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Barcelona: Cava to end the Saga

Spoiler alert: my few days in Spain were better than my two and a half weeks in France. Sorry, France. I was rooting for you, we were all rooting for you. #BeQuietTiffany

Our hostel was superior to the one in Paris: Erin and I helped cook dinner one night, we met a Canadian from Edmonton, and we made a cab driver go through McDonalds after a hostel-hosted bar-hopping session that eventually ended on a club next to a beach. And then drinking on said beach, which was a reaaaaal big blur. Have you ever drunkenly told someone they look like Ygritte from Game of Thrones way too many times?

There’s a story later that night involving myself ejecting the Devil’s Liquids from my soul, but let’s just summarize here and say that I fucking covered that up better than all of the Desperate Housewives would have, combined. I’m smarter in Spain, you guys. Someone write a song about this.

Cue irritating photo montage.

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After some city exploring, there was La Rambla the next day, and a sad attempt at crossed fingers only to discover that the market we wanted to explore was closed. But we went to the beach with new friends before rushing back to the hostel to gently degrease ourselves, and then we headed to some music festival thing called Brunch Elektronik. If you ever think that a jug of Sangria per person seems like a good idea, it isn’t. Also, I stole a cup as a souvenir. I now have the ability to drink water and then subsequently stare into the distance and remember the time I vaguely swayed with a thousand Spanish people who were all cooler than me.
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Also, this brilliant moment at the magic fountain:
“Like, I’m wowed and everything, but I think I’m over it.”
“…it hasn’t started yet.”

We went to Sagrada Familia the next day, which was a mathematical-artistic dream, followed by a brilliant rendezvous with a new friend involving mojitos, Bjork, and eggplant hummus. And then more mojitos and eventually a mannequin head sporting a pink wig. How you can click so well and have a bucketload of mirrored interests and philosophies as someone around the world – and who was born literally a month later than you – is straight up fucked. Or expected – or maybe just coincidental. I swear that my metro ride came packaged with lens flare via morning sun and some anthemic bullshit soundtrack like this, and then cue the rolling credits.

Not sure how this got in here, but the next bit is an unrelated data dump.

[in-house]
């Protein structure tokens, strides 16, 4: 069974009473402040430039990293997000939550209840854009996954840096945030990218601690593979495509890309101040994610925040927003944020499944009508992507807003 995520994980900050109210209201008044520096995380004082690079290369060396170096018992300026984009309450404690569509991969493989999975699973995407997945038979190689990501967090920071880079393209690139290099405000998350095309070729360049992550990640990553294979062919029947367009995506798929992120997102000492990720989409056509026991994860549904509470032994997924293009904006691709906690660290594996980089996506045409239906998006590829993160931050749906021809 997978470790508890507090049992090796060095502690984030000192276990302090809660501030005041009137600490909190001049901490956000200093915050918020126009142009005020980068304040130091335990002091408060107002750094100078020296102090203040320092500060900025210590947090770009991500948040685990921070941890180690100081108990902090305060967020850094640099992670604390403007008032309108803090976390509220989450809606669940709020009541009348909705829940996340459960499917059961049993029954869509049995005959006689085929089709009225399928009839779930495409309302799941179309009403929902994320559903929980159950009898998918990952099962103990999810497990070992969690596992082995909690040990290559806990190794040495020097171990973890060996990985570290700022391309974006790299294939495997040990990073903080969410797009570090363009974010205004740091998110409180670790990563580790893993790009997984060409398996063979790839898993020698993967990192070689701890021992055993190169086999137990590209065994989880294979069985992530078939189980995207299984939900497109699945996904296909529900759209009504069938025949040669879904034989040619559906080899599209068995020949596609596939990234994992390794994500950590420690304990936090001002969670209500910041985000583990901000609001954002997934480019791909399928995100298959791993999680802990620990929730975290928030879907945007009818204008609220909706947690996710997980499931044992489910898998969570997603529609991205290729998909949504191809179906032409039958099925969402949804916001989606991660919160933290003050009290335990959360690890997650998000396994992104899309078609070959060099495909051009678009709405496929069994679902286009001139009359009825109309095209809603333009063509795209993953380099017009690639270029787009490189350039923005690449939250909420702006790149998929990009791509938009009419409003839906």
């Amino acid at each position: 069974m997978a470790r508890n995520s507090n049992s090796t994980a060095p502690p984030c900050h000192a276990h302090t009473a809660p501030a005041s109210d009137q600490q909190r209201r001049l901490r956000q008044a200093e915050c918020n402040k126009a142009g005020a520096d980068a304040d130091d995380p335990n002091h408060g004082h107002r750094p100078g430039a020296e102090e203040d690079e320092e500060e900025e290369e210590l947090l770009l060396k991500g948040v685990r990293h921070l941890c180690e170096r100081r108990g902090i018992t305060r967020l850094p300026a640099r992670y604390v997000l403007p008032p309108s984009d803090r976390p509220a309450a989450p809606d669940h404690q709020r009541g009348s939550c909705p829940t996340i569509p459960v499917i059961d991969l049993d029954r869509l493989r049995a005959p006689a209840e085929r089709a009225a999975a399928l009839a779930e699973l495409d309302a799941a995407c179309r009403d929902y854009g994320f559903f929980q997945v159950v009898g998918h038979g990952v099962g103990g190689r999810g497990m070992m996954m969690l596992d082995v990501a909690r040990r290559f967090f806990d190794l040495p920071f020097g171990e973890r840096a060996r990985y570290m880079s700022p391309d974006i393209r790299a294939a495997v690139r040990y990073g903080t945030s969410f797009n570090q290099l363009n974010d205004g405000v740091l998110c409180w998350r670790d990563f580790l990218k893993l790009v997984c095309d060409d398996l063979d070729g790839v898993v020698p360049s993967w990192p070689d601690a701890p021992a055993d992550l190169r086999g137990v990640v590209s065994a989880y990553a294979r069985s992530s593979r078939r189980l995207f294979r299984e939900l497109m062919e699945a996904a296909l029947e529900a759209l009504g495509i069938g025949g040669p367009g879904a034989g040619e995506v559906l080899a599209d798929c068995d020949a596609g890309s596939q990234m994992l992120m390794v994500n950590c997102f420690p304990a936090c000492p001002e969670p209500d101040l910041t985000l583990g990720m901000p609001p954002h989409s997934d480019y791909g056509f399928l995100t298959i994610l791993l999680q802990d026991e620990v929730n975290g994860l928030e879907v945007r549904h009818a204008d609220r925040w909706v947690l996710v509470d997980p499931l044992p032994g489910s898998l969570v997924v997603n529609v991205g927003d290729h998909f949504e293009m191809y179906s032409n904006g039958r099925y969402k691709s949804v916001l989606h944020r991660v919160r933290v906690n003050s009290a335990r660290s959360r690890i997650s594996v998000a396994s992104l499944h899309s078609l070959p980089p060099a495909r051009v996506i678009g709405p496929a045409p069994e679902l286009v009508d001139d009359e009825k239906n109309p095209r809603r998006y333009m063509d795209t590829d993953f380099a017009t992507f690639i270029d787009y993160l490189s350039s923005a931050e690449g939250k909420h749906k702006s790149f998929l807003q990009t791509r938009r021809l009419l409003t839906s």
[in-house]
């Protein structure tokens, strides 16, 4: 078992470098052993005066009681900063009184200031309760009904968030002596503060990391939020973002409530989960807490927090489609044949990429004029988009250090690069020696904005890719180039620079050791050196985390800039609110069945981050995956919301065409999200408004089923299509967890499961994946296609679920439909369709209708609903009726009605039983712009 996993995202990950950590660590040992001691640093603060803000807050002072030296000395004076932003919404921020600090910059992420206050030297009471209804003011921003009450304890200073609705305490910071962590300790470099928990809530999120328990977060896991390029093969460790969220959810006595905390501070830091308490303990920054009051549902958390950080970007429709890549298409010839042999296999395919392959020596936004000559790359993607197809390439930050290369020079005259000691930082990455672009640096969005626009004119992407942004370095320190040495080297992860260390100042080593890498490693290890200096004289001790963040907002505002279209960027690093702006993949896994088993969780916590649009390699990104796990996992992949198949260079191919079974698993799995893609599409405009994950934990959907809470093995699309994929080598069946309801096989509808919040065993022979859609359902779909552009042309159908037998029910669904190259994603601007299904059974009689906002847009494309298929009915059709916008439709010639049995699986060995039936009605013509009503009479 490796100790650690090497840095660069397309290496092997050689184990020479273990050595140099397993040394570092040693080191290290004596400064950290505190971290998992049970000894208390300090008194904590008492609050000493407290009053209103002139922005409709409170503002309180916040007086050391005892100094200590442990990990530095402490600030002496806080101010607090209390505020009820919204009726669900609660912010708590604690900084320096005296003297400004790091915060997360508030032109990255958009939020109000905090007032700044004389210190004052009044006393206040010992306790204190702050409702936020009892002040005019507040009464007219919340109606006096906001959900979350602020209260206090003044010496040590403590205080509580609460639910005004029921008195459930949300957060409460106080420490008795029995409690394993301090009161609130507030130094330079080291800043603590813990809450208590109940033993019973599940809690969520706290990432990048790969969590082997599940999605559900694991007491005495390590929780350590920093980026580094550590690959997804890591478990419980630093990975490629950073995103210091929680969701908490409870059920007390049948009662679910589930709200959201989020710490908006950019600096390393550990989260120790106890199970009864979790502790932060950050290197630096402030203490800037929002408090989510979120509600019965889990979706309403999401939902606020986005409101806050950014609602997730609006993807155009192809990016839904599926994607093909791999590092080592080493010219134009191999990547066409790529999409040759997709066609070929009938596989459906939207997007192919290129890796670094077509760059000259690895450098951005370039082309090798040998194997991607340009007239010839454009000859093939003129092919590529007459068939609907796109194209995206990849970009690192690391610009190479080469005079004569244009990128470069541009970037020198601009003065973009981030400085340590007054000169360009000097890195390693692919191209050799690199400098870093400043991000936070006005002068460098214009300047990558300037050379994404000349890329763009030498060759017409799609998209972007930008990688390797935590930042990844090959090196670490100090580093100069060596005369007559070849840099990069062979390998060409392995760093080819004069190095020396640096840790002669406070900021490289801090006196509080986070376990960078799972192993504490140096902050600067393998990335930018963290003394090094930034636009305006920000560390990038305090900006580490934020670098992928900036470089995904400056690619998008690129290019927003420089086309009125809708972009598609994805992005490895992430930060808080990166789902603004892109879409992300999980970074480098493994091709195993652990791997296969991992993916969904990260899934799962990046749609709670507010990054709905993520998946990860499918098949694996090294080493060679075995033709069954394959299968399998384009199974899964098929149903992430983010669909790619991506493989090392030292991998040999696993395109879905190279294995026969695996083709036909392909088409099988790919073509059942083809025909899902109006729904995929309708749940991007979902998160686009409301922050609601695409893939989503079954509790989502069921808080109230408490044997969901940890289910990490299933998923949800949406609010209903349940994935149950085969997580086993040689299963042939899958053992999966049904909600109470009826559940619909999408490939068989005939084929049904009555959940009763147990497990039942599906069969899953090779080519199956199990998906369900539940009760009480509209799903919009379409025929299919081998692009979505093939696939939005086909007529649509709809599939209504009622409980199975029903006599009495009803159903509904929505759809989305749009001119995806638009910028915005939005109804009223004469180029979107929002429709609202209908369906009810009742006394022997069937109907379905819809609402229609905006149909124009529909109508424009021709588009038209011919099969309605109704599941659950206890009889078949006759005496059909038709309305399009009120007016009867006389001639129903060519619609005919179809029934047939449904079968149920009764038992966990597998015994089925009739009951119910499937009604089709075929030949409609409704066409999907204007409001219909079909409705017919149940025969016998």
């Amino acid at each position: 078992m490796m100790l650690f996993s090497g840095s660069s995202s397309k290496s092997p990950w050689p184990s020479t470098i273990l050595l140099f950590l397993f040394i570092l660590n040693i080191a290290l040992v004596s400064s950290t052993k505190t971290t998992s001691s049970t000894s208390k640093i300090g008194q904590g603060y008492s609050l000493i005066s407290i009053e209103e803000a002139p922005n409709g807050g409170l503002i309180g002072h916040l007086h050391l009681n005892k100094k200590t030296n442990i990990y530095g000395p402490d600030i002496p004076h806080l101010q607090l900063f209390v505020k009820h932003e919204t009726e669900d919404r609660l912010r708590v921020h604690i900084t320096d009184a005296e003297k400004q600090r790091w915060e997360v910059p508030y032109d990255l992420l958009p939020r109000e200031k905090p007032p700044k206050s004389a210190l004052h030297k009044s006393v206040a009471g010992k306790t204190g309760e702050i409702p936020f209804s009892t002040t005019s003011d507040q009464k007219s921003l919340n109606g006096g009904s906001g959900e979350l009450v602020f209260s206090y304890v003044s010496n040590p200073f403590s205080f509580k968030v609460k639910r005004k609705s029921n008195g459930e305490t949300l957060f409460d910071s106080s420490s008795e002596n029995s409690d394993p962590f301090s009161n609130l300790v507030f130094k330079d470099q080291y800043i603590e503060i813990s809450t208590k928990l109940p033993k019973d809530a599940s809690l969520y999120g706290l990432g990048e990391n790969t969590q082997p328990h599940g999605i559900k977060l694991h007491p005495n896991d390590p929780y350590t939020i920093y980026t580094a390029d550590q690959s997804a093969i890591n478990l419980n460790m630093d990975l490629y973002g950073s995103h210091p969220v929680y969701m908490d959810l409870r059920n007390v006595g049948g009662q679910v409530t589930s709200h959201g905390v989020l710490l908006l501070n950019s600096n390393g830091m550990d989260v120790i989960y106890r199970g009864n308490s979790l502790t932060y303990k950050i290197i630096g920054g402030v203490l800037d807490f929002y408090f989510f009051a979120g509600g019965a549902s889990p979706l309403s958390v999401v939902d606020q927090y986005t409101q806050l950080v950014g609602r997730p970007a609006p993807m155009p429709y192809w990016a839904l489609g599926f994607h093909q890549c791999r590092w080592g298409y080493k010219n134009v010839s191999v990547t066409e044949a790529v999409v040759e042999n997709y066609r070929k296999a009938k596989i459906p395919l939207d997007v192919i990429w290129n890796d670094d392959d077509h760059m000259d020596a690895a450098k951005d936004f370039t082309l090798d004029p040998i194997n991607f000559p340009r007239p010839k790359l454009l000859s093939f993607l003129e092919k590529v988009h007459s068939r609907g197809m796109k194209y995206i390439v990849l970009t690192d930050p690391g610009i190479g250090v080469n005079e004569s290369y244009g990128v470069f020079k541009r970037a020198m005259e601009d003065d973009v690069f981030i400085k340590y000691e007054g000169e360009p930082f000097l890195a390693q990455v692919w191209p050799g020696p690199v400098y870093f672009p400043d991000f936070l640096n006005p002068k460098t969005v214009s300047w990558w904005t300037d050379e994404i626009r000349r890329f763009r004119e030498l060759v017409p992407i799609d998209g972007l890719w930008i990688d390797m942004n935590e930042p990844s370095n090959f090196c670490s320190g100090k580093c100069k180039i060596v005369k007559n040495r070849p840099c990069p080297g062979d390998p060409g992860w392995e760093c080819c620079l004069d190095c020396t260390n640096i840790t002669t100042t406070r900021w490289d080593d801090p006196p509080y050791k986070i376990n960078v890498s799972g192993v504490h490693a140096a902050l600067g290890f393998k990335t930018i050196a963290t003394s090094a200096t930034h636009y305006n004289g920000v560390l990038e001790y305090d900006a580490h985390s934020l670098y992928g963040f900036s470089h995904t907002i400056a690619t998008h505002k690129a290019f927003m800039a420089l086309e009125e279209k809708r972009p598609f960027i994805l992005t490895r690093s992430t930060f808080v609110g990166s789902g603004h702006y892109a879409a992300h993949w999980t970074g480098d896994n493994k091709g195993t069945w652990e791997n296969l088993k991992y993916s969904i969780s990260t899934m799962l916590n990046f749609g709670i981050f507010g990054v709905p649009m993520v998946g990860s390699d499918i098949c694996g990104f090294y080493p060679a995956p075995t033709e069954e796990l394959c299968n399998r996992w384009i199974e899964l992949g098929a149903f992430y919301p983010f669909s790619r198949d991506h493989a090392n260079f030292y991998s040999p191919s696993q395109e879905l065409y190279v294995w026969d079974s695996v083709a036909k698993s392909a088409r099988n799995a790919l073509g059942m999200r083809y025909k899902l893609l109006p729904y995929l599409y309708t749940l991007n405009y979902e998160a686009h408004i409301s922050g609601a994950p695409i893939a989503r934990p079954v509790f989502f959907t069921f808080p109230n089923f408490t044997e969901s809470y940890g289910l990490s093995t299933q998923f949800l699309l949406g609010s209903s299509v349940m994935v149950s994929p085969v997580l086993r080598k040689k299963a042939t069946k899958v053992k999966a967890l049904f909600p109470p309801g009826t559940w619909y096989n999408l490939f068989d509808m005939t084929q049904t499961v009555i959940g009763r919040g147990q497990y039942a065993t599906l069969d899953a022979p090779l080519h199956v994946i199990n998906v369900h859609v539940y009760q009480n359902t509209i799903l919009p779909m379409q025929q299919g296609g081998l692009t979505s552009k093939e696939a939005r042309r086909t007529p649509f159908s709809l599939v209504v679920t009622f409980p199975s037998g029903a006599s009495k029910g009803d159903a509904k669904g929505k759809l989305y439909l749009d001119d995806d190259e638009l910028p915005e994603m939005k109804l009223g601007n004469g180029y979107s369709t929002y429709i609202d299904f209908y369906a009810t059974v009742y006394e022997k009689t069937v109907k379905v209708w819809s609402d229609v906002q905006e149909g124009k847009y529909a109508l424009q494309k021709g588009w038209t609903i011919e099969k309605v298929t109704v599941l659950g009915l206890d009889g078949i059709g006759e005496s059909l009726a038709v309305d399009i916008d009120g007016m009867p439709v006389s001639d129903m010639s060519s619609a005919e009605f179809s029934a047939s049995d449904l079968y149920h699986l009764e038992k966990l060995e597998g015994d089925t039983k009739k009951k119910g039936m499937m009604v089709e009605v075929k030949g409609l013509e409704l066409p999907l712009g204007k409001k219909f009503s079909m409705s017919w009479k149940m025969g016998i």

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But in the Disney movie special that is my life, there is a fun denouement involving an hour-long train to Sant Sadurni d’Anoia (seriously, you guys, I’m surprising myself with my decent sense of direction here) to meet with Francesc Escala of La Vida al Camp. And so we got excited about soil types, had sparkling rosé next to a vineyard, walked through cellars, and then had a Catalan lunch with more wine. Just when you thought I couldn’t be any more inadequate, I discover that I suck at a simple thing like rubbing tomatoes on bread.

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Francesc gave us some things later to do that night, almost like a fun militant to-do list of places to hit up before our flight the next morning. Ended up nodding off at a bar with the weirdest wines. 8-year-old Gavi? Xarel-lo in amphora? Yes. Bye. Sí.

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I was supposed to be ready to go home after the rainy disorder of the incongruent Champagne, but Barcelona drew me back in. That’s not what we planned, Europe! I could have easily spent more time here. I’m so tired by the end of this thing that I sob during both Frozen and Ant-Man on the plane home, and then fall asleep in the middle of A Year in Champagne, perhaps softly signalling an end of this whole pseudo-epic. The incessant seat-kicking by the child behind me was exactly what I needed to snap me out of this abiding spell.